How Apprenticeships are Creating Opportunities in New Industries
As technological advances and automation continue to transform the way we live and work, a number of today’s jobs won’t exist in 10 years’ time. The fastest areas for reskilling are software engineering, data analytics, and digital marketing. These sectors continued to grow during the pandemic, and show no signs of slowing down moving into the future.
Image Provided by GETTY
Research conducted by Harvard and Burning Glass Technologies identified around 27 jobs in the United States that are strongly influenced by apprenticeship programs. These industries are mainly in the construction and mining industries, but an additional 47 different occupations were found to have the potential to be effectively staffed through an apprenticeship model. These occupations require clearly defined job-related skills that can easily be taught through on-the-job training methods. The positions identified by Harvard and Burning Glass tend to have lower-than-average turnover making the return on investment through an apprenticeship more attractive to an employer.
With the world moving towards a new generation of workers there seems to be a renewed interest and momentum in expanding apprenticeship programs into more “new collar” fields in industries like information technology, education, and healthcare. In February, the House of Representatives passed the Apprenticeship Building America Program, a bill that would invest billions of federal dollars in apprenticeship program development and expansion.
Using apprenticeships as a way to change career paths is becoming more and more common throughout many different industries. One great example is the Nike apprenticeship program. Hector Avalos and Victor Renderos were two program participants for this program and were intrigued by the opportunity of employment at Nike. Hector worked at an Amazon fulfillment center and Victor was taking courses in early childhood education at a local community college through both felt they needed a change.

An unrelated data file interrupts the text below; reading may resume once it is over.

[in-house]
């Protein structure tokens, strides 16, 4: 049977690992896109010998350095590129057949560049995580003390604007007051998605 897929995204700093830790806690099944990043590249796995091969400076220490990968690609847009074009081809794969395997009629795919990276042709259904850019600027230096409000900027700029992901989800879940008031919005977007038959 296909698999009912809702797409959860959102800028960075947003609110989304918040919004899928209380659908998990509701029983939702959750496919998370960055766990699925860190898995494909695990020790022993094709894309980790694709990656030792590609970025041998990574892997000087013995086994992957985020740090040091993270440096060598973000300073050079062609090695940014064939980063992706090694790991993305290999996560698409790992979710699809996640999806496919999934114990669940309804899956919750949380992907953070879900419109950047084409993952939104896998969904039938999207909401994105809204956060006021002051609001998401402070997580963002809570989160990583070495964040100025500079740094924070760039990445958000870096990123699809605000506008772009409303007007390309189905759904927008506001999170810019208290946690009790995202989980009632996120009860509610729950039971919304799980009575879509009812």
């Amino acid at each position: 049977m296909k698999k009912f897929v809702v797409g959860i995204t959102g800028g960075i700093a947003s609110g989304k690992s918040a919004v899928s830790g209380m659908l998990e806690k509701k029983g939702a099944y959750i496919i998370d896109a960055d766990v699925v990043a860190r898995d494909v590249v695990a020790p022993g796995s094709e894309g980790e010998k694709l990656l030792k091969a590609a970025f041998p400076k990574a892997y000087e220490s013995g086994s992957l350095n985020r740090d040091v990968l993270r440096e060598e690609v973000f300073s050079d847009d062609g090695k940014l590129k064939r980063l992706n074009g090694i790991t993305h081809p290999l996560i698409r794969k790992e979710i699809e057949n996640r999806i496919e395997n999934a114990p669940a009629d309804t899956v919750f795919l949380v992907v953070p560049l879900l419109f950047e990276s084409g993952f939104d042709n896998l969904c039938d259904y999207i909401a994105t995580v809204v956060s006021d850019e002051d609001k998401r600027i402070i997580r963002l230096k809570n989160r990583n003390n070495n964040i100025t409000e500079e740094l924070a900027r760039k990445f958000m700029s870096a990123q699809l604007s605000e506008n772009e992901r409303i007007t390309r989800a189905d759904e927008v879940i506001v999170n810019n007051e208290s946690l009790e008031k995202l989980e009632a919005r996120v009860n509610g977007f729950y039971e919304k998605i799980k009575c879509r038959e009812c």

After completing a pre-apprenticeship boot camp in coding, the two moved on to full apprenticeships as junior web developers at EasyKicks with Nike. Hector feels the apprenticeship has given him a career direction he was previously lacking. In particular, the mentoring component has opened him up to new possibilities and new ways of thinking.
When asked how the program has helped him grow and develop Hector responded,
“I am learning to think outside the box, stretch my imagination, and collaborate to reach outcomes. At school, there was only one solution to every problem. Not here. This is super awesome.”
Hector Avalos, Nike Apprenticeship Program Participant
In Illinois, women make up 2% of skilled trades and earn 23% less than men in the same occupations. These stats alone were reason enough for the Chicago Women in Trade (CWIT) to create the National Center for Women’s Equity in Apprenticeship and its programs such as “Women in Welding”.
When CWIT realized that women required different support systems they also debuted a pre-apprenticeship program. For 11-12 weeks, CWIT makes sure women get to their pre-apprenticeship program by providing $75 per week for transportation. Spending an estimated $30,000 per apprentice on everything from training to technical support, it is no wonder the organization boasts that 90% of program participants get hired and are retained in their jobs.